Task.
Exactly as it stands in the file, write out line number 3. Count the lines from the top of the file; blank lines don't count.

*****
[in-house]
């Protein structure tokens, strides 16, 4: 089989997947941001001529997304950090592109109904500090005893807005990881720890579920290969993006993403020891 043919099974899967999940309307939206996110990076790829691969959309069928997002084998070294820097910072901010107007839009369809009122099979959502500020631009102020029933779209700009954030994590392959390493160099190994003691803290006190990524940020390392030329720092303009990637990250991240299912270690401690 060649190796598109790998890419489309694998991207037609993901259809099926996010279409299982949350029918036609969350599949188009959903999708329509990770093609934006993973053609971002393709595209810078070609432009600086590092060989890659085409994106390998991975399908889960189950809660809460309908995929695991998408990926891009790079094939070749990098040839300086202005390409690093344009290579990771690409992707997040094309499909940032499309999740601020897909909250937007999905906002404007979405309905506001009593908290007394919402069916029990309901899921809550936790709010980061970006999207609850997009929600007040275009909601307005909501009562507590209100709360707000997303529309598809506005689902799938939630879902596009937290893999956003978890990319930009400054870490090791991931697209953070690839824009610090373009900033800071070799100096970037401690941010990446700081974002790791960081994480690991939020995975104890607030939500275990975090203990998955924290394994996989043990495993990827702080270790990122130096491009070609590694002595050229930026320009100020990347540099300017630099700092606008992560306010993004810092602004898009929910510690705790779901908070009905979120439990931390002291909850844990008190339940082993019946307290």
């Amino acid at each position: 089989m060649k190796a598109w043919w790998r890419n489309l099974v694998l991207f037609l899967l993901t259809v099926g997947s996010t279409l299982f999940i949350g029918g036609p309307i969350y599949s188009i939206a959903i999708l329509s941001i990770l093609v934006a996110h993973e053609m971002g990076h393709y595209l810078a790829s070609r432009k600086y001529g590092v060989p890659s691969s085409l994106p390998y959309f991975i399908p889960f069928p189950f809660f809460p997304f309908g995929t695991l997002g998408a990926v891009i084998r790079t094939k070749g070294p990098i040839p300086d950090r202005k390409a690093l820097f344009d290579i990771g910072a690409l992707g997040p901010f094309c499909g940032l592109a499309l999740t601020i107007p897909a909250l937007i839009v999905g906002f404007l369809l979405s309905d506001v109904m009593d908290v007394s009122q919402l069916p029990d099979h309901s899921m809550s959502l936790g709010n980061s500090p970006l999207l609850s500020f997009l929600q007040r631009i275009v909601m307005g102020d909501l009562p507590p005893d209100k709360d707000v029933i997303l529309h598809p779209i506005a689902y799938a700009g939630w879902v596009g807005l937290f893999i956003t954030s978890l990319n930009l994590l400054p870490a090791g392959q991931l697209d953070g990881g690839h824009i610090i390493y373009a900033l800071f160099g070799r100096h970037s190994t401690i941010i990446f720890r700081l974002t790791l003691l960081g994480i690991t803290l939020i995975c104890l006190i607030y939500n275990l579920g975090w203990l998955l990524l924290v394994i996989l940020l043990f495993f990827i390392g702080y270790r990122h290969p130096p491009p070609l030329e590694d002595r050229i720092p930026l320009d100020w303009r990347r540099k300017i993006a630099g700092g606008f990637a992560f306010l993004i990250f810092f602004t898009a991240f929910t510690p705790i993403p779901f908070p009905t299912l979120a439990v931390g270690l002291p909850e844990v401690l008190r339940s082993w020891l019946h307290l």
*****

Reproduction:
């Amino acid at each position: 089989m060649k190796a598109w043919w790998r890419n489309l099974v694998l991207f037609l899967l993901t259809v099926g997947s996010t279409l299982f999940i949350g029918g036609p309307i969350y599949s188009i939206a959903i999708l329509s941001i990770l093609v934006a996110h993973e053609m971002g990076h393709y595209l810078a790829s070609r432009k600086y001529g590092v060989p890659s691969s085409l994106p390998y959309f991975i399908p889960f069928p189950f809660f809460p997304f309908g995929t695991l997002g998408a990926v891009i084998r790079t094939k070749g070294p990098i040839p300086d950090r202005k390409a690093l820097f344009d290579i990771g910072a690409l992707g997040p901010f094309c499909g940032l592109a499309l999740t601020i107007p897909a909250l937007i839009v999905g906002f404007l369809l979405s309905d506001v109904m009593d908290v007394s009122q919402l069916p029990d099979h309901s899921m809550s959502l936790g709010n980061s500090p970006l999207l609850s500020f997009l929600q007040r631009i275009v909601m307005g102020d909501l009562p507590p005893d209100k709360d707000v029933i997303l529309h598809p779209i506005a689902y799938a700009g939630w879902v596009g807005l937290f893999i956003t954030s978890l990319n930009l994590l400054p870490a090791g392959q991931l697209d953070g990881g690839h824009i610090i390493y373009a900033l800071f160099g070799r100096h970037s190994t401690i941010i990446f720890r700081l974002t790791l003691l960081g994480i690991t803290l939020i995975c104890l006190i607030y939500n275990l579920g975090w203990l998955l990524l924290v394994i996989l940020l043990f495993f990827i390392g702080y270790r990122h290969p130096p491009p070609l030329e590694d002595r050229i720092p930026l320009d100020w303009r990347r540099k300017i993006a630099g700092g606008f990637a992560f306010l993004i990250f810092f602004t898009a991240f929910t510690p705790i993403p779901f908070p009905t299912l979120a439990v931390g270690l002291p909850e844990v401690l008190r339940s082993w020891l019946h307290l």